Terwilliger pulled a hamstring trying to make the tackle, which helped Parker sneak down the sideline and into the end zone.
"I was just a couple of steps away from him," Terwilliger said. "I was moving in on him, and, 'Pop!' There it went."
Nebraska responded with a 71-yard drive, but had to settle for Brown's 25yard field goal.
Peter's 9-yard sack stopped Virginia Tech's next possession. Mike Fullman's 26-yard punt return set the Huskers up at the Tech 45.
In three plays, NU took the lead. Iback Ahman Green's first carry of the game went for 17 yards. Frost hit split end Kenny Cheatham with a
23-yard pass. Then Frost ran the option left and scored from the 5 for a 10-7 lead with 9:14 to go in the second quarter.
"Scott did a great job of running the option," Osborne said. "People don't realize how hard it is to run the option with precision and pass well and
audible. We ask more of our quarterbacks than most people."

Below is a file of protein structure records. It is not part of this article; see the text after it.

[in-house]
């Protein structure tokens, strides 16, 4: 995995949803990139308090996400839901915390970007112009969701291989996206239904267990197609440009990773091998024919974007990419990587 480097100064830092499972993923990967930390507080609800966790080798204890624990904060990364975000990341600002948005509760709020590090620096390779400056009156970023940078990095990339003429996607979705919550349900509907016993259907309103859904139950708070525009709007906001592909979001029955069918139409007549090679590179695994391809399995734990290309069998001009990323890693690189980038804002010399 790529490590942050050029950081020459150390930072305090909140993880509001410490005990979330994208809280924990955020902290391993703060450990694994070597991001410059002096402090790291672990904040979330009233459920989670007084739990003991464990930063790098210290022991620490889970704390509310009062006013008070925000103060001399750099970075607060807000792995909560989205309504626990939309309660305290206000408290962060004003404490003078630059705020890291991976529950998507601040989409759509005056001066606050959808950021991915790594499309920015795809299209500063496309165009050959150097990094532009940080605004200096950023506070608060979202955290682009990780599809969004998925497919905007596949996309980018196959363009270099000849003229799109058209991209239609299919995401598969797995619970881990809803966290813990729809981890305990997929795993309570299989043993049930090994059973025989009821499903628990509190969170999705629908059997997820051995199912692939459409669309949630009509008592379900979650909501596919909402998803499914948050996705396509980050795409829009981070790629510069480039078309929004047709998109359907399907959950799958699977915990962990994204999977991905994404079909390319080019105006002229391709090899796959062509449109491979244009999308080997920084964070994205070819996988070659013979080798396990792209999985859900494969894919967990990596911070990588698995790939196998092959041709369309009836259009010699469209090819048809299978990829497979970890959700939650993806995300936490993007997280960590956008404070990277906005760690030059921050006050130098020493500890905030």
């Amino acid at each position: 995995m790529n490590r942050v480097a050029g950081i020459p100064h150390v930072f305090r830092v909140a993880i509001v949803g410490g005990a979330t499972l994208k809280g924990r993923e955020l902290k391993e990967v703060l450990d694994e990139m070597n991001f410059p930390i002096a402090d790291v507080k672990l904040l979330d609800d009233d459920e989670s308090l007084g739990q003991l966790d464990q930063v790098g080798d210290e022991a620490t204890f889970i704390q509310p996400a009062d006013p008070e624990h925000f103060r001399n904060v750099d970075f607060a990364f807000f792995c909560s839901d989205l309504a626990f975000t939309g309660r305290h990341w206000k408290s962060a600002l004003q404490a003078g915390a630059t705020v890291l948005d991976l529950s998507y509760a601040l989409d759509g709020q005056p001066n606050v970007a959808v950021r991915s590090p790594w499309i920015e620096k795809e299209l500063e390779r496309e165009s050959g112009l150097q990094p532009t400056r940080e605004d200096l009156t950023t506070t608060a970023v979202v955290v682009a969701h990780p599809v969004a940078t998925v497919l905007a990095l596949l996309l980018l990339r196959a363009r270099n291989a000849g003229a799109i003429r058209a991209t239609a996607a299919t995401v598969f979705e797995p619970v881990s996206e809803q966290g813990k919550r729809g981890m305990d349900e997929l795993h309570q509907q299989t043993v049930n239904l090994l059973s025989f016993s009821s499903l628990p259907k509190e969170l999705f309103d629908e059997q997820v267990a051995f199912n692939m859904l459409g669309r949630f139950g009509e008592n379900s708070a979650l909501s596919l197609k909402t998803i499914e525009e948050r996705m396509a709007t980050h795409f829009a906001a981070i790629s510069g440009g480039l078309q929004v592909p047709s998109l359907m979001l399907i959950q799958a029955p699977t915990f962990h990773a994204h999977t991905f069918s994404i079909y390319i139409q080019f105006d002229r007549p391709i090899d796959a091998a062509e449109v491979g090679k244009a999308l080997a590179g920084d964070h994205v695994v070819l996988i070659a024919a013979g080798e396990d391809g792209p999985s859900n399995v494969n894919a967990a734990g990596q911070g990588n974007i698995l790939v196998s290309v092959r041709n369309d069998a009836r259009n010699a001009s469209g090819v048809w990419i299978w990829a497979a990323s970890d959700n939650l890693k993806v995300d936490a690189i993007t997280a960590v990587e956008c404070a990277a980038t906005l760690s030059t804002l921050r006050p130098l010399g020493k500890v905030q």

Virginia Tech surged to the Nebraska 39-yard line. Then the Blackshirts pushed back.
Weakside linebacker Octavious McFarlin nailed Druckenmiller for an 11-yard sack. Tech Coach Frank Beamer vigorously protested that his
quarterback had thrown the ball away before the whistle. Then a 17-yard holding penalty created a third-and-37 at the Tech 33.
Druckenmiller tried an option pitchout, but Rucker's deflection led to Peter's fumble-return touchdown and a 177 lead with 3:36 to go in the half.
But Virginia Tech didn't crack. Druckenmiller's 20-yard pass to tight end Bryan Jennings and Oxendine's 39-yard gallop moved Tech to the
Five plays later, Druckenmiller lobbed a pass into the end zone for flanker Shawn Scales. NU's McFarlin appeared in position to intercept it, but
Scales plucked it from McFarlin's hands to complete a 6-yard touchdown play with 19 seconds to go. That cut Nebraska's halftime lead to 17-14.
Osborne said the close score at halftime didn't worry him.
"Our plan was to play physical football and try to use some of our depth to wear people down," he said. "I thought in the second half we were able
to do that."
The Huskers scored on all four of their full possessions in the second half. Frost said he was happy to keep the ball rolling.
"Our defense held us together so much this season that they kind of got worn out by the end," he said. "They are still the best defense in the nation
as far as I'm concerned. I'm just glad we could do our part as an offense to pull out this win."